Grayness, by its nature, always feels inescapable. It feels as if it’s always been there and will always be there. Like there’s no way that any color could possibly be left.

But it is.

I promise.

The color is still there, hiding in that overwhelming gray fog, just waiting for the vibrance to be cranked up again. And when you are able to step outside and the world finally has color again, it is an unspeakably glorious feeling. It makes the color feel more colorful than it ever has been before.

“The Light shines in the darkness, and the darkness has not overcome it.” ~ John 1:5

“In Your light, we see light.” ~ Psalm 36:9

Origin Stories.

Every year about this time, I write a post similar to this one. Then I don’t publish it, out of concern that my words would be misread or misunderstood. This year I decided to go ahead and hit that publish button.

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For the past ten years, the constants of my life have been that I am a writer, a mom, a wife, an accountant, a homeschooler. But four years ago, that shifted dramatically. Very suddenly I found myself sure I was going to die, dealing with daily chest pains and blacking out and heart racing. Four months of every medical test imaginable and I was diagnosed with Dysautonomia. Since that point my life has consisted of working every day at being able to minimize my symptoms. Drinking obscene amounts of water, running nearly every day, abstaining partially or wholly from the delicious parts of life like caffeine and chocolate and sugar, IV treatments, and tracking everything imaginable to see what helps or hurts my situation.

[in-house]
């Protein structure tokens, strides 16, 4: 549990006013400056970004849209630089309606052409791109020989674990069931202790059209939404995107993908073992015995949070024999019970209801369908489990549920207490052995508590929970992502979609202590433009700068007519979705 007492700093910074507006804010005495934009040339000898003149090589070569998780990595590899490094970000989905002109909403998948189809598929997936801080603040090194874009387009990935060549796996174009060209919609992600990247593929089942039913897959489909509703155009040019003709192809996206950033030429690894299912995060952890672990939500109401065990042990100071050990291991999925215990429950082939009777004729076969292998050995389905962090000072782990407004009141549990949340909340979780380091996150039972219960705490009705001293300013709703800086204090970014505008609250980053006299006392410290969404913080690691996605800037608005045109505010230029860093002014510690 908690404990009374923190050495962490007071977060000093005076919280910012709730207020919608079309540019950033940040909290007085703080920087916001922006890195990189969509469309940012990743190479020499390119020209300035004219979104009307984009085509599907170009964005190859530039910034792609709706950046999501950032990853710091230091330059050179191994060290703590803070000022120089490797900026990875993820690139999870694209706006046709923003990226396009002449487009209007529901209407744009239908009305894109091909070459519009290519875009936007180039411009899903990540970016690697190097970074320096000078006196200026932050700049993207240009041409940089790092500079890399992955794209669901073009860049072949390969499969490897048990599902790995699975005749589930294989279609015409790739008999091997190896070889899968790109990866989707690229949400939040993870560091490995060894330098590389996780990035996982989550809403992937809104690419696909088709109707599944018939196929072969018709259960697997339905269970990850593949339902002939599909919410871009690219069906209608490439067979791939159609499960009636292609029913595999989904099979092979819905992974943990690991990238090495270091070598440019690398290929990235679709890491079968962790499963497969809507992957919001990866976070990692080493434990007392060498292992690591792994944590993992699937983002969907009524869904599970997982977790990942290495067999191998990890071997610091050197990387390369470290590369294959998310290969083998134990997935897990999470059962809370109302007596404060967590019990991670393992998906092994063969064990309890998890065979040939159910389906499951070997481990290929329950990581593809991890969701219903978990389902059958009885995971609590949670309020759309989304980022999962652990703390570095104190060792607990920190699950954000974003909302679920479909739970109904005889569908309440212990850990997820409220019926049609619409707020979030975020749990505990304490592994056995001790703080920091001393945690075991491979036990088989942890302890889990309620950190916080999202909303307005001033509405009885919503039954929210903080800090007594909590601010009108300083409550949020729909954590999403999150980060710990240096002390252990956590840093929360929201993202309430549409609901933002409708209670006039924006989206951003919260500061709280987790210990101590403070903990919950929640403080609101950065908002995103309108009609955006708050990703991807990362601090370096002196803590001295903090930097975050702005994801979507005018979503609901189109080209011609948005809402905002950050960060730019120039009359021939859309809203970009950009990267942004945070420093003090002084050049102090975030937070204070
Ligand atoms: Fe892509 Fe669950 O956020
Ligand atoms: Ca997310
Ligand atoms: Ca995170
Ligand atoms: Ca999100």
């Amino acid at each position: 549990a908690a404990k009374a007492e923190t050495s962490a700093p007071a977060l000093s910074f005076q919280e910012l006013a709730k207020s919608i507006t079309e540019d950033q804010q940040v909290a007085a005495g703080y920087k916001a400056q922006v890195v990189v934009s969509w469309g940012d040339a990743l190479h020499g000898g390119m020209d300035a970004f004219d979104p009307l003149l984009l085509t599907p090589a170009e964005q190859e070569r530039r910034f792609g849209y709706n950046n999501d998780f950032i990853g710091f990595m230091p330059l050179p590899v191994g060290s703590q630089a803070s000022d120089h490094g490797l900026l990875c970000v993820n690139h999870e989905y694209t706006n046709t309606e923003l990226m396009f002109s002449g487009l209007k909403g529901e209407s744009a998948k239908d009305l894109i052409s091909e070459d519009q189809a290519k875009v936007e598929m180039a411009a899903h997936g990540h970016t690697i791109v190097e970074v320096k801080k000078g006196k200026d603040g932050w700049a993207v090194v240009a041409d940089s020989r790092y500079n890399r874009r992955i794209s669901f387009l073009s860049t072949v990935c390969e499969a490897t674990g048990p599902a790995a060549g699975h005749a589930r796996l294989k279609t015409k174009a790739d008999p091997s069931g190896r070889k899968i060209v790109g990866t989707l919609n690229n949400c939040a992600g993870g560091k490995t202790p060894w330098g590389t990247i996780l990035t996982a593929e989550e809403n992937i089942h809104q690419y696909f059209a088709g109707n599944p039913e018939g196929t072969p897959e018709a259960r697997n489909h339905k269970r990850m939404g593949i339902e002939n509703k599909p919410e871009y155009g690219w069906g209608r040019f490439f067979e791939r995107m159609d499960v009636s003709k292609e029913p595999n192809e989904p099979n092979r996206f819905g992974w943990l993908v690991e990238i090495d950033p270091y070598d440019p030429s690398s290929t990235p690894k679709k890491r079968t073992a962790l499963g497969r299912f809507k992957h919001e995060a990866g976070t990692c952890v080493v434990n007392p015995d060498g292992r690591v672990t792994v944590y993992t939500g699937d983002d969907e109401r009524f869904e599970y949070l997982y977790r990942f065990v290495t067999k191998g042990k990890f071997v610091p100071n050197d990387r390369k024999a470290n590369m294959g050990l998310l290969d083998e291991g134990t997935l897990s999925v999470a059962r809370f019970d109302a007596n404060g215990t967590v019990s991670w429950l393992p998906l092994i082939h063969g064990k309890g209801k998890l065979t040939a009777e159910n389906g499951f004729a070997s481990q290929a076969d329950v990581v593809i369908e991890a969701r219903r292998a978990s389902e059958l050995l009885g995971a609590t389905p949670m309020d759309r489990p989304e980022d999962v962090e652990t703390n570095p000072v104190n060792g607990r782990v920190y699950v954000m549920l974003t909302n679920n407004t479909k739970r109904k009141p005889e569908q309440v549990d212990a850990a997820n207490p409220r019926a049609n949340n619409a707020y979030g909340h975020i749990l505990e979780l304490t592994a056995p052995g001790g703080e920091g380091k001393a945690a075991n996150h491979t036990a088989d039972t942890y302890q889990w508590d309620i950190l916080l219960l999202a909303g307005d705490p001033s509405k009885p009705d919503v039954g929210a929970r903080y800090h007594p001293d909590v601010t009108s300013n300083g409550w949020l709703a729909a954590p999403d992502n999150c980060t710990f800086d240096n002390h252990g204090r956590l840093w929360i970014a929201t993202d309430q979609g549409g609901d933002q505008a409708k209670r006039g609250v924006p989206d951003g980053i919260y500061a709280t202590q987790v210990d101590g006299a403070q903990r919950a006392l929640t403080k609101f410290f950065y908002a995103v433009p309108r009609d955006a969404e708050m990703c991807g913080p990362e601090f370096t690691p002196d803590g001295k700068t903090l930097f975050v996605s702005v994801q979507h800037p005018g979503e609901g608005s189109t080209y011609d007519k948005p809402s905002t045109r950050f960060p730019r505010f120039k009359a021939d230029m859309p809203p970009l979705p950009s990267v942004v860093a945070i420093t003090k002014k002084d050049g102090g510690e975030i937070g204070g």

For clarification, I actually do live a fairly normal life, but I work seriously hard at being able to do so.

There are some things I can’t fix, however. I have tried countless things to make my brain work as quickly and as wittily as it used to, and nothing seems to help. Writing takes infinitely longer, and I have shrunk my writing schedule down from 7, 6, 5, 4, 3, times a week to the current 2 and sometimes only 1 time a week. If I happen to go back and read something that I wrote more than four years ago, I end up in a funk for a couple of days because it makes me so mad at how well my mind formerly functioned. And then it frightens me that my brain is in a continuing state of decline, and it’s going to get even worse.

Every year about this time, when my Dysautonomia gets especially rough (thanks, summer) and my brain gets unendingly fuzzy, I struggle with whether I should continue writing, or if I should take that pressure off of myself and quit while I’m ahead. Other times I glance at my blog’s dwindling visitor numbers and ponder whether I’m like a sitcom that’s gone three seasons too long.